Wa or Ga particule ? ..explained like a French comedy

Hey everyone!

Not I that I am doing this topic for French people, but rather for everyone who has never really got this fundamental and appealing first Japanese rule: は is topic marker and が is the subject marker.

Is anyone supposed to understand this rule when they start ? I was really scared by it at first and then you learn to get through it by yourself haha.

This is why I created this video which mimetic a french comedy (anyone knows??) to explain by showing the situation for each particles.

Tell me if you like it and PLEASE tell me how you did to understand the difference between はand が ?


It’s “un gars, une fille” (a guy, a girl); which makes small sketches, contrasting the point of view of the man and the woman in a couple.
(but wasn’t it because they copied the rose/blue text display, I wouldn’t have recognized it :slight_smile: )

I looked at your posted video until the end;
it is a nice one indeed; thanks.

Thank you @YanagiPablo !! Actually it is me on the video haha ! This difference between WA and GA we have been looking for with my Japanese friend but every case was a new exception :sweat_smile:

I was wondering if Wanikanian would have some tips for it!

Argh, I didn’t looked closely at your picture…

I am clearly much less advanced in Japanese than you;
however, an eye opener I had some time ago, is when I read that “what is the difference between が and は” is a wrong question, because they are grammatically unrelated, they never hold the same roles.

One (が) is a grammatical particle (like を, へ, に, で), it marks the grammatical subject for the verb.

The other (は) doesn’t have any grammatical role at all, but is more a conversational particle (like the endings よ, ね, か, な)

So, asking difference of が vs は is like asking difference of を vs よ, it doesn’t make sense.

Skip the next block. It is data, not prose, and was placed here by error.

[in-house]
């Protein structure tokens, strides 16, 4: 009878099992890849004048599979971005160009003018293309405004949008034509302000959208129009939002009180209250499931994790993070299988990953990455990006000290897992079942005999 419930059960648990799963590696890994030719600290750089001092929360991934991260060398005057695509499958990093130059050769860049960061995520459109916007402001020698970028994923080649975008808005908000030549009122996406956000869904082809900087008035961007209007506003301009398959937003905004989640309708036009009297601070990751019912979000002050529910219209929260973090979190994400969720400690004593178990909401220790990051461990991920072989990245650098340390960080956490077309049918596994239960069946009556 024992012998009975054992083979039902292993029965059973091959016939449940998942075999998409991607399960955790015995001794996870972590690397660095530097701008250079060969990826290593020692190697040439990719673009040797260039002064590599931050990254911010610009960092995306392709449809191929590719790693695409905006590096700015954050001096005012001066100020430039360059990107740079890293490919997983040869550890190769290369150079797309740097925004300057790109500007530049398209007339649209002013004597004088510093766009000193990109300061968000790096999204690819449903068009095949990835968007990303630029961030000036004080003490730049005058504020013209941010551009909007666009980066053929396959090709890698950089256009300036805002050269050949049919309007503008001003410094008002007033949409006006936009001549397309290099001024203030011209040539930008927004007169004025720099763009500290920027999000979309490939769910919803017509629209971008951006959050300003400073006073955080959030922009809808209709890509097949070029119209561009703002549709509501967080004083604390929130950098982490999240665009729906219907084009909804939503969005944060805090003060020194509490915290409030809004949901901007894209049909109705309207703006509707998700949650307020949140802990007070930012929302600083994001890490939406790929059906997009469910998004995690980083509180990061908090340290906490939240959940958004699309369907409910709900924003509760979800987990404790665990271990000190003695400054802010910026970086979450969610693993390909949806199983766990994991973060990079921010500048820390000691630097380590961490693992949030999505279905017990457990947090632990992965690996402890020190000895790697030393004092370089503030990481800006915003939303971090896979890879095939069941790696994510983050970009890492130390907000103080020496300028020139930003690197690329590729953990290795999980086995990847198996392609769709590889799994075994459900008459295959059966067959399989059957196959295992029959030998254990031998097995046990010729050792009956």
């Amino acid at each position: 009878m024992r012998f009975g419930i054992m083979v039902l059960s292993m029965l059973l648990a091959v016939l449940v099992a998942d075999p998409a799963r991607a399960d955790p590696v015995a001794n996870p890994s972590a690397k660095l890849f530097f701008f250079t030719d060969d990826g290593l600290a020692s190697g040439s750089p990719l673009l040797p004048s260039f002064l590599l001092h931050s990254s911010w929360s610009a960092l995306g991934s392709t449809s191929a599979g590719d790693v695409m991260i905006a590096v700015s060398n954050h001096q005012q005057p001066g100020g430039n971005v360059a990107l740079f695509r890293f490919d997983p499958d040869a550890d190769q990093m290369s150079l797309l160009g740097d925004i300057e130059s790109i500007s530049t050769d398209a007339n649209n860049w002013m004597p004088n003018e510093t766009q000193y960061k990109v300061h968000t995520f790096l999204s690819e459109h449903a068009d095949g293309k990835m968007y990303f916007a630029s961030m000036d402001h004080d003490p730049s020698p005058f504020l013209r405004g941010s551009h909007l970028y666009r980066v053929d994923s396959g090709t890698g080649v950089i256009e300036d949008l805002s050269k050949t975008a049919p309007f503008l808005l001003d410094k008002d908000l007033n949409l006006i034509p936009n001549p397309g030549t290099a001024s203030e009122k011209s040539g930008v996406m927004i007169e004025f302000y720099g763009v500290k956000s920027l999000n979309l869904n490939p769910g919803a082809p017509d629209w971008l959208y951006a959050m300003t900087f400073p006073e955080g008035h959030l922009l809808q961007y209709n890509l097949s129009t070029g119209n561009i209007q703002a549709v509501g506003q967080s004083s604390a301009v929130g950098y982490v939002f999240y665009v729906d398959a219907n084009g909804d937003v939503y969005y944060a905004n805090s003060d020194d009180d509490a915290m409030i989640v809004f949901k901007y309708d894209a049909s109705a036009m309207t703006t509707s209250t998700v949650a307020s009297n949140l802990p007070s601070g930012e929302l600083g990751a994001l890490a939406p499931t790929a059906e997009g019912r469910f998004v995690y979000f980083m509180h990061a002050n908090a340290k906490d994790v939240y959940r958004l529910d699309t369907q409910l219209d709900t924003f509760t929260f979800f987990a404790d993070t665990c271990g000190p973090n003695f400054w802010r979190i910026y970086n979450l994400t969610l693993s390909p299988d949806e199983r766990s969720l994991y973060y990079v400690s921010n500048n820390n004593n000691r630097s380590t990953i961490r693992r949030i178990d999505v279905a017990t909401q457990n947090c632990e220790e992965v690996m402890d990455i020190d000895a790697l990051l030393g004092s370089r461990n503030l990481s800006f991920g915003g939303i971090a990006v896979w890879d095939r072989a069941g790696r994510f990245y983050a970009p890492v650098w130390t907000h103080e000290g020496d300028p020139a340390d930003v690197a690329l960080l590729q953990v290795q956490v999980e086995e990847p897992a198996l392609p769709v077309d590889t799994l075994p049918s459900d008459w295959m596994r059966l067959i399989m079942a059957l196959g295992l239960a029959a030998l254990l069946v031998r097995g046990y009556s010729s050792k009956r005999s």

It is a wrong mental framework, coming from the fact that the notion of “topic” is completely missing in non topical languages, but trying to force it into a purely grammatical framework miss the point.

Even once we accept the topical nature of it, it is still difficult to learn properly how and when to use は, but at least we can avoid some traps.

It’s really one of the biggest conundrums of teaching and learning Japanese. Japanese sites write whole articles on it as well, probably because it’s not easy to explain even if you’re a native speaker: you just have an intuitive feel of when to use each particle, but you’re not necessarily sure why.

I read an article on the difference quite a long time ago. I find that my ‘intuitive sense’ has developed since then, but I think it was these ideas that set me on the right track in the first place. The original article is from Yousei Academy ARC or something like that, but here’s my summary:

New information Old information (For answering questions like what, who, where…)
Fact (e.g. describing what you can see) Judgement/opinion
Linked to the start/just one chunk of a sentence Related to the whole sentence
Exclusive characteristics Comparison He is X’ vs ‘He is A while she is B.’
Identifying (pointing) statements Descriptive statements ‘A=B’ vs ‘A has X as a characteristic/is a type of X’

This is true, but it’s really hard to understand initially, especially because you see は seemingly indicating the subject in sentences that have no が anywhere at all, and you have no idea why. Also, there are often sentences in which both particles work and the difference in nuance isn’t clear without context. Personally, I prefer to think of は as the ‘context particle’ and が as a particle that closely binds two objects (e.g. a noun to a noun, a noun to a verb, or a noun to an adjective) and makes them act as a unit. That basic sense of what each particle does, combined with the principles above, is what I feel really helped me to figure the two particles out.